a.k.a What Video Games Have Taught Me
(This little piece of writing isn't meant to be taken seriously, so just enjoy... And thanks for reading...)
~Got Shot? No Problem!
Sometimes I have a feeling that being inside a war-related video game would be much safer than real life itself. That's because the virtual word is packed full of medicine and people that want to heal you. And most of times you don't even need any help.
Mirror's Edge shows that the only consequences of jumping from one skyscraper to another are getting dizzy and blurry vision. The heroine even gets shot on several occasions, but keeps on running and heals on the spot. Convenient, no? Just imagine how incredible our lives would be if we had the chance to zoom by tall buildings and not care if we got shot. It seems almost God-like.
~Medkits, Health Potions, Bandages... Chocolate?
There's always a cure for everything in a video game, which kind of makes life seem a letdown. Got sick in Oblivion? Just pop over at the nearest church and receive your daily and free blessing. Any resident of Rapture (Bioshock) can always find a couple of dollars and buy a coffee or chocolate cake (!) to boost up their life instantly without gaining an extra pound. Tomb Raider 6 gives you the choice of eating chocolate bars to boost your health, even though they're unwrapped and on the floor... Healing by eating sweets would certainly be a medical breakthrough if you could apply it to our world without the fear of getting fat...
And to top it off, medipacks or healing aids can be found throughout the virtual world as long as you look carefully enough. Sometimes they're in boxes, barrels, cupboards or just lying on the street in front of you, almost whispering "Pick me! Pick me!"
~You're the Hero? You're Safe, Buddy
There's nobody luckier than a video game hero... He always gets to fight an evil genius and save the world, he always gets the girl, he's the man everybody trusts and are wiling to help no matter what. In the real world the hero would be a popular jock that everyone hates just because he always gets his way.
Have you even noticed that the hero is the only one that withstands everything and never dies? Sometimes I wonder if his mother was a bodybuilder and his dad was half a tank. Max Payne is one example that comes to mind. From start to end the hero gets shot, exploded, survives a flaming building, falls two stories on a piece of metal, tortured, beaten, and managed to just walk off the pain every time. Having such power of immortality would certainly come in handy in the real world, wouldn't it?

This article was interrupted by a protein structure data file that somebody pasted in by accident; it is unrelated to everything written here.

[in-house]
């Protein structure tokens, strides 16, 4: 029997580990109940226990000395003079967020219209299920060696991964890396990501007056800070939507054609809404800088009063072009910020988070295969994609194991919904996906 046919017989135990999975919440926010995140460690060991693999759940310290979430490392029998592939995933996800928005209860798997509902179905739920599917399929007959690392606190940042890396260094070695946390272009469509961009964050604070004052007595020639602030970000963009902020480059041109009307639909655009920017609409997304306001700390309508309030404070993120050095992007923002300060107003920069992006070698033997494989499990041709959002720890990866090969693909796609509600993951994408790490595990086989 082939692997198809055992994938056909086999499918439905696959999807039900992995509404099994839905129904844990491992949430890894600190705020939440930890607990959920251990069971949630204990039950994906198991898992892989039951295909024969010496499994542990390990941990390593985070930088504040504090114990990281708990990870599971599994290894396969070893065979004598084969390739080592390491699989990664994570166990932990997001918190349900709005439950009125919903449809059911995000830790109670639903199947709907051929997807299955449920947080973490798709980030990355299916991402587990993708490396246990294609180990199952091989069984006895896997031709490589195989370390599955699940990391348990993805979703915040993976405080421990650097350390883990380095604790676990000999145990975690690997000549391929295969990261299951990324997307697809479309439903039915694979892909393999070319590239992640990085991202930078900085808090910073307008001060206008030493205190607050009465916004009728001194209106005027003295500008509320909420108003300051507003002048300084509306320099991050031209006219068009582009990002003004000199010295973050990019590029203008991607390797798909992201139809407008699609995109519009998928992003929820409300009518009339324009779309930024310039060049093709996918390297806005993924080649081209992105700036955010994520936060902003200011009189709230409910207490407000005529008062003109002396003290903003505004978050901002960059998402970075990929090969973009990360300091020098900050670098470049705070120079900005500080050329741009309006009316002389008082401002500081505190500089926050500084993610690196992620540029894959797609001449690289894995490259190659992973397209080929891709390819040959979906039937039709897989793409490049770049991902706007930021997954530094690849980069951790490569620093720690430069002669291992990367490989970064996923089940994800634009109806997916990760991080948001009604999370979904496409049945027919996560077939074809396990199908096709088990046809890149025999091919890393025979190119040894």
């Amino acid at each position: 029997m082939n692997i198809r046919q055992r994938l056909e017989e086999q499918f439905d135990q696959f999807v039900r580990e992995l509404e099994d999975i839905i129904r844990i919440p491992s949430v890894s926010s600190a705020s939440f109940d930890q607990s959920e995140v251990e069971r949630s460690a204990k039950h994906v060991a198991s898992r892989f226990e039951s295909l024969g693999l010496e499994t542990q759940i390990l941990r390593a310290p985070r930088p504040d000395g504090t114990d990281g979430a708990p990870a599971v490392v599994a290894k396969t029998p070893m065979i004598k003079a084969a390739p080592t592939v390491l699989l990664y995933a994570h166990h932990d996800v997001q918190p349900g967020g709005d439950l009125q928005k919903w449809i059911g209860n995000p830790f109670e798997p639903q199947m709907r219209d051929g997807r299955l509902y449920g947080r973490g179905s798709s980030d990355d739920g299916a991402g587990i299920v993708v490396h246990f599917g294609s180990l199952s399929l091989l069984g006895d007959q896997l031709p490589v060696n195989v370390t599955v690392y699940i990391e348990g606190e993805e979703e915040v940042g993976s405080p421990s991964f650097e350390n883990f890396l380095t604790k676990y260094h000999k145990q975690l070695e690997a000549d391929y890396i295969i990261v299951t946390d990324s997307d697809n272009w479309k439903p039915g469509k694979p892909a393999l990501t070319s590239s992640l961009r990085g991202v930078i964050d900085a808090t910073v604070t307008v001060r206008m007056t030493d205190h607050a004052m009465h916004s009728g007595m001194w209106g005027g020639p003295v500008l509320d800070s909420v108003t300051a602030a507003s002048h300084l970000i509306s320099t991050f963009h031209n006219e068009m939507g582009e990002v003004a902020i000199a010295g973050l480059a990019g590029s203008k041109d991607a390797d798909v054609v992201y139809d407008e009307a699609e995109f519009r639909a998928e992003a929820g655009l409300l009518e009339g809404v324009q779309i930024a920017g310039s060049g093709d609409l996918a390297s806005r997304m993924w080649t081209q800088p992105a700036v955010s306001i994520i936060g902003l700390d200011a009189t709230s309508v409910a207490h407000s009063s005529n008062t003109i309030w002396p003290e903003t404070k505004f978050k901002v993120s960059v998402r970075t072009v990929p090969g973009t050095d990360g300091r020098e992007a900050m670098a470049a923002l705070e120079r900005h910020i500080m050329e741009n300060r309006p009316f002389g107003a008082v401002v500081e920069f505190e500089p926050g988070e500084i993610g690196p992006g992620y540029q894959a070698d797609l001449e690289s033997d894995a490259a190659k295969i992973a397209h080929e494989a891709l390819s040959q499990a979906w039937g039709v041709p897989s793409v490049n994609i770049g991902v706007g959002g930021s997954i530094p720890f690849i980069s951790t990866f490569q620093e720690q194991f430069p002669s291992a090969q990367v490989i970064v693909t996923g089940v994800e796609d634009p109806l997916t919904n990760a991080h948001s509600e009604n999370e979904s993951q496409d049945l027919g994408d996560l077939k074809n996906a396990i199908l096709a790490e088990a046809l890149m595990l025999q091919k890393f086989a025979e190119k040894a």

I think the most unfortunate characters are the people that hang around the hero, they always get kidnapped or die five minutes into the video game, which makes our main character most likely to survive. After all, who would kill off a hero?
~Be Optimistic In the Wasteland
One useful thing that video games thought me is that you can see the bright side of something even when you're looking 500 meters into a desolate wasteland.
Fallout 3 is probably the only game I've seen that throws you into a depressing atmosphere, but constantly encourages you to be optimistic. In the Wasteland you don't have time to sit and mope around because you have to help others, deliver messages, basically give a hand at rebuilding a fallen world. I wish I'd see something like this in the real world, to see the masses fighting together to improve the world and really see results.
The game somehow seems to say that even a nuclear explosion shouldn't bring you down. Moira Brown, the researcher of Megaton, is the only survivor of the town, and even though she's completely changed by the radiation she's still determined to finish writing her book. Now that's optimism.
~Rewards are in the Air
Well, not literally... Have you ever woken up, dragged yourself over at the office and dreamed of seeing a brightly colored sign that reads: "20 XP Points Awarded"? Video games always reward you for almost anything you do, whether it's collecting a scroll or simply reaching a destination. But, sadly, life doesn't offer such encouragement. Wouldn't it be wonderful if we could get little prizes every time we did a good deed such as driving nana to the airport?
The Devil May Cry games have one of the best ranking and reward system I've ever seen. At the end of each level you're given a "grade" (S being the best and D being the worst) in order to summarize how you played. And I won't lie - the system is harsh and feels like it's mocking you every time you get anything below S. But the good part is that this motivates you to go back on the field and try again and again in order to improve yourself and make that system award you an S. Unfortunately life isn't that supportive, if you get a bad grade odds are you'll get grounded which to me means saying goodbye to improvement.
Video games use this system in order to motivate us, give us a reason to keep doing what we're doing; we're often awarded with money or experience points, something that can somewhat be related to life. We do our job, we get paid; we read a book, we get "invisible" experience points. But I'd still rather use the video game reward system...